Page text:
Until now.   I want the Caravel to be usable for next summer, so we loaded up a minivan full of interior cabinetry   to take back to Vermont for refinishing or rebuilding.   It is now proven that you can fit the entire interior of a Caravel in a Honda Odyssey with room to spare.   I’m going to return all the parts to Colin over the next few weeks, either refinished or completely rebuilt from new wood.   It will take a while but I think I can get it all done before it’s time to go. I plan to document the process here, so you’ll be seeing more of this.

On Sunday we had Colin and his wife Suzanne and son Malcolm over for a day of play by the beach.   They hit it right because the weather was gorgeous: about 80 degrees, sunny, and very calm on the water.   We did all the usual beach day stuff:   a little wakeboarding, catching rays, playing in the water, then dinner on the grill, a game of whiffleball on the lawn,   and finally saying farewell to our guests at about 9 p.m. (when at this time of year the sun is just setting).

It was in every way a pleasant day, and at the end of it I began to feel the writer’s block breaking down.   I think a heavy workload and lots of little concerns built that block during the week.   While I don’t expect this week to be any easier, I think having a little project as a distraction will help keep me writing in this period of non-travel.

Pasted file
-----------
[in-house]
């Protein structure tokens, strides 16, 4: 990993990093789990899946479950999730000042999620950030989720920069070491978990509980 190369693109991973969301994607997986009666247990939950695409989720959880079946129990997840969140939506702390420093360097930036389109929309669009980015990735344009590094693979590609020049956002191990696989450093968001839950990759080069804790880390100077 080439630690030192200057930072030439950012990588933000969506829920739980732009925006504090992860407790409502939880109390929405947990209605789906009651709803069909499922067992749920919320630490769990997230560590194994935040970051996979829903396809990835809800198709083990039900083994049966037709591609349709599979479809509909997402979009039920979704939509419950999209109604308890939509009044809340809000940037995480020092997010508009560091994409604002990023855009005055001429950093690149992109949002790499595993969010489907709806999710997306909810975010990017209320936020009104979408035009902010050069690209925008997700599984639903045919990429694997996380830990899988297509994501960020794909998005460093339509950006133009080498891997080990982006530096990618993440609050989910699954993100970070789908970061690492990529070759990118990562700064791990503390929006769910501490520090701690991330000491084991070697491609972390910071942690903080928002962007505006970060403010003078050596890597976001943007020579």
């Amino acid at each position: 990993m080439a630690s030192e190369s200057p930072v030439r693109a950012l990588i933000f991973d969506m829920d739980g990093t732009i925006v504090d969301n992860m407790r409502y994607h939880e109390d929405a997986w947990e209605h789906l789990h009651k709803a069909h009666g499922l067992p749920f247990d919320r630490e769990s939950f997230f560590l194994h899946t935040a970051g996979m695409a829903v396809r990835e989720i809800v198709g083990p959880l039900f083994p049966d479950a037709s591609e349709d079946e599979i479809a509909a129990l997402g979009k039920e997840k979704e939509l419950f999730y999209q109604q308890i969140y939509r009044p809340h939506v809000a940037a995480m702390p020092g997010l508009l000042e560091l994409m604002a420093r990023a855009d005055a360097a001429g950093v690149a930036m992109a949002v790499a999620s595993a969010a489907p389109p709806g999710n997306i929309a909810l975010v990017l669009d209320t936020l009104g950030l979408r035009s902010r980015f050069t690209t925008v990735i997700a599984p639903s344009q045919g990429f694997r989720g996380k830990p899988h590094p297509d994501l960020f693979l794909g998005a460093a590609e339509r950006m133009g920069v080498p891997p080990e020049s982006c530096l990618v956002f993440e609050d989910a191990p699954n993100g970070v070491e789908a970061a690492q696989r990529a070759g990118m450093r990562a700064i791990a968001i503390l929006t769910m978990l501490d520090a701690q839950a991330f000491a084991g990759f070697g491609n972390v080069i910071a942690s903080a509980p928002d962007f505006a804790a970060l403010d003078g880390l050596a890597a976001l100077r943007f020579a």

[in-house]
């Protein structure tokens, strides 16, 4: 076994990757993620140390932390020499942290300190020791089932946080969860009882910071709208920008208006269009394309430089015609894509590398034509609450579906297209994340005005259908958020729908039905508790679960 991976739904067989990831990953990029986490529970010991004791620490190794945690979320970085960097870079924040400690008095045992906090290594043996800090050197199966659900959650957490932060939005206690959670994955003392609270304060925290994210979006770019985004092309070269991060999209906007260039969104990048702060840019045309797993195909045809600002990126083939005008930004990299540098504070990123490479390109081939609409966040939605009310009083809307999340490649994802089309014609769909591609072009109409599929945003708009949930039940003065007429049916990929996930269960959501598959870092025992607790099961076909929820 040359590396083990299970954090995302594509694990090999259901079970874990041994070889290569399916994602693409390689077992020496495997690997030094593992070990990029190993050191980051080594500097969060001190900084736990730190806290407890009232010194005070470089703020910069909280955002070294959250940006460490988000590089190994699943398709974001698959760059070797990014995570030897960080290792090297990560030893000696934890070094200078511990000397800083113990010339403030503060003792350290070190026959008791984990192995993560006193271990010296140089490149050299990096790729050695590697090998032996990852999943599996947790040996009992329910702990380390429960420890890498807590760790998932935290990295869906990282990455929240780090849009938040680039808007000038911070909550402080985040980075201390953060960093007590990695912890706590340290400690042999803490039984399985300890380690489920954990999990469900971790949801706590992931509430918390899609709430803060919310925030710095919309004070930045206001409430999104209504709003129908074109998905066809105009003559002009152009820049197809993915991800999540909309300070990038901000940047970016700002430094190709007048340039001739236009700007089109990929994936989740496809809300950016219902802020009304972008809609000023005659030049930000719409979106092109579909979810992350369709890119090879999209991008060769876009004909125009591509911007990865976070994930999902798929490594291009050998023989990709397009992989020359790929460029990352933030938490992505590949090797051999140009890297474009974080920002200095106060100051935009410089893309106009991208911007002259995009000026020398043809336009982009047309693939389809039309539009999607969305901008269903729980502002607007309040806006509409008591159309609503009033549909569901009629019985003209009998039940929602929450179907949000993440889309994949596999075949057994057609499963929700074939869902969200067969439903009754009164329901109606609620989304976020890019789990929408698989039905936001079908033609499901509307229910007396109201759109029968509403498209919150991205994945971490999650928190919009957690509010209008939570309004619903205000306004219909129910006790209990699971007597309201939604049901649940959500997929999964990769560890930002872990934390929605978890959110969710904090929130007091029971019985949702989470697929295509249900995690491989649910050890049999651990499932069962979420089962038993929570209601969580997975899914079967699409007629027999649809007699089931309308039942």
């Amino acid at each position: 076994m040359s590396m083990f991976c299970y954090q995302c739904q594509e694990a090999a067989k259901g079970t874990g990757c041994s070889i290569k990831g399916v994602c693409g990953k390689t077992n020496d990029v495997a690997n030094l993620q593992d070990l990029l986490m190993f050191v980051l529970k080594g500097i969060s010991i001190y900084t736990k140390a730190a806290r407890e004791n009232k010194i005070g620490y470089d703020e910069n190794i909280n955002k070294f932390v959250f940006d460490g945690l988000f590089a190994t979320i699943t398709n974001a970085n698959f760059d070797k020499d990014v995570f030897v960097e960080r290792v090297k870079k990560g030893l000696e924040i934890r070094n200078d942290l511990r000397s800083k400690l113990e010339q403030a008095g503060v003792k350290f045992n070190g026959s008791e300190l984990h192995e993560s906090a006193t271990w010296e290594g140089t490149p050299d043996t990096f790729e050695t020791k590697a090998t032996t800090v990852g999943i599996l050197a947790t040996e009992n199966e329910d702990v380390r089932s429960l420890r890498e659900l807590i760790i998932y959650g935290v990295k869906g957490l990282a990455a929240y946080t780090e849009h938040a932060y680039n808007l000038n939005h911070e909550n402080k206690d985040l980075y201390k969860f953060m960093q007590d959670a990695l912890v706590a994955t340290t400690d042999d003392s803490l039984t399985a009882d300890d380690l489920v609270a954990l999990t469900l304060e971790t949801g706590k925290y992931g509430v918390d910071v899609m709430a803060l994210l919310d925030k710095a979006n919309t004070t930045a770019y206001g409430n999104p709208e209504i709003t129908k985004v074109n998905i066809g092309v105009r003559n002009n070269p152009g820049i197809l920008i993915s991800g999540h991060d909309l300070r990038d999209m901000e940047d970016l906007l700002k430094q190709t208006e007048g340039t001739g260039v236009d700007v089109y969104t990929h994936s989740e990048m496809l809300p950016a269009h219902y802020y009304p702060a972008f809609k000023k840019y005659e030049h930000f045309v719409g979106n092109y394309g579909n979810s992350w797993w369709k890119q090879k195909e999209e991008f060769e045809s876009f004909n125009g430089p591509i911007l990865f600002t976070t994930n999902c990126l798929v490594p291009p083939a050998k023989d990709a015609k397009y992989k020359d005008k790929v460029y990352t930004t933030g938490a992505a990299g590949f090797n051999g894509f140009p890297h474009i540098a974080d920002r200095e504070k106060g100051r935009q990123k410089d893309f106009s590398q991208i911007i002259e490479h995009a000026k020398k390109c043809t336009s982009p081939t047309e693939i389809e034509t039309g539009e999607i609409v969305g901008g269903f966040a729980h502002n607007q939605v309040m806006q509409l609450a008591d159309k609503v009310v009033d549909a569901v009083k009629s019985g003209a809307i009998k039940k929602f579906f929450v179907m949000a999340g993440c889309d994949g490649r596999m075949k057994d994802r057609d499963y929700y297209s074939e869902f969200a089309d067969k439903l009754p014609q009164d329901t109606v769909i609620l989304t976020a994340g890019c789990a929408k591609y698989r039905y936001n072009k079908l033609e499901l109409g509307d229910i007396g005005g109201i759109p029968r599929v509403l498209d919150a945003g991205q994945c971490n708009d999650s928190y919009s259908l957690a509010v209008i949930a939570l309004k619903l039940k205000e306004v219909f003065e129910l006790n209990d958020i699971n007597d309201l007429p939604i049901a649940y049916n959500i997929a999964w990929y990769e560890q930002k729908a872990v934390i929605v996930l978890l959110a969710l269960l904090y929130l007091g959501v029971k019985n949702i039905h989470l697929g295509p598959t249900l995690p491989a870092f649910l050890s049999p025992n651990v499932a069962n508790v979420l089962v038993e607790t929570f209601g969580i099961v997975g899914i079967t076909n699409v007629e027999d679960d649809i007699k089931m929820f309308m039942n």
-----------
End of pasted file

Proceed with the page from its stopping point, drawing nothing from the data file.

So I’ll talk about that for a moment.   The interior of our 1968 Airstream Caravel is supposedly oak.   It does not look like the sort of oak you see in lumberyards today.   The grain is very broad and knot-free.   The color is sort of a yellowish, possibly due to the age of the varnish.   This makes it very difficult to match.   Some of the wood is 1/4″ veneered plywood, and other pieces are solid 1″ thick   planks.

Water damage, physical abrasion, burns, and hack repairs have all taken a toll on the wood, and many pieces are beyond refinishing.   If I replace just a few pieces and finish them with modern polyurethane, they are likely not to match the older pieces, and in most cases will make the older stuff look terrible.   The solution appears to be to refinish everything so it all looks about the same.

This isn’t as bad as it seems because there isn’t really a lot of cabinetry inside such a small trailer.   The whole thing amounts to perhaps three sheets of 1/4″ plywood (albeit expensive veneer plywood), and some 1″ planks ripped to appropriate width.   My first mission this week is to take some samples to the local wood specialists and see what I can get to match the grain and color.   I may have to adapt the wood with a light stain.   I also will consider changing all the wood to a new species if the cost is not outrageous. Personally, I think the Caravels I’ve seen with cherry interiors are very nice.

While the interior is out of the Caravel, perhaps this fall, Colin’s elves will start to finalize the interior.   The serious work on this trailer was done in 2004, including a new plywood subfloor, stripping of clearcoat, re-wiring, refurbishment of the bathroom, plumbing fixes, new axle, a spare tire holder, extensive exterior metal work, dent repair, new insulation, new belly pan, Marmoleum finish floor, upgraded power converter and electrical panel, window repairs, refrigerator refurbishment, etc.

That was a hunk of work, especially the metal repairs, but there’s still a fair bit left to do.   We need to reinstall the interior, reinstall the appliances (fridge, catalytic heater),   finish the plumbing, get new foam and upholstery, add curtains, add a vintage awning, refurbish some exterior nameplates, and polish the skin.   I will likely also remove the TV antenna (the trailer doesn’t have a TV), add LED clearance lights, and get the trailer clearcoated as it was originally.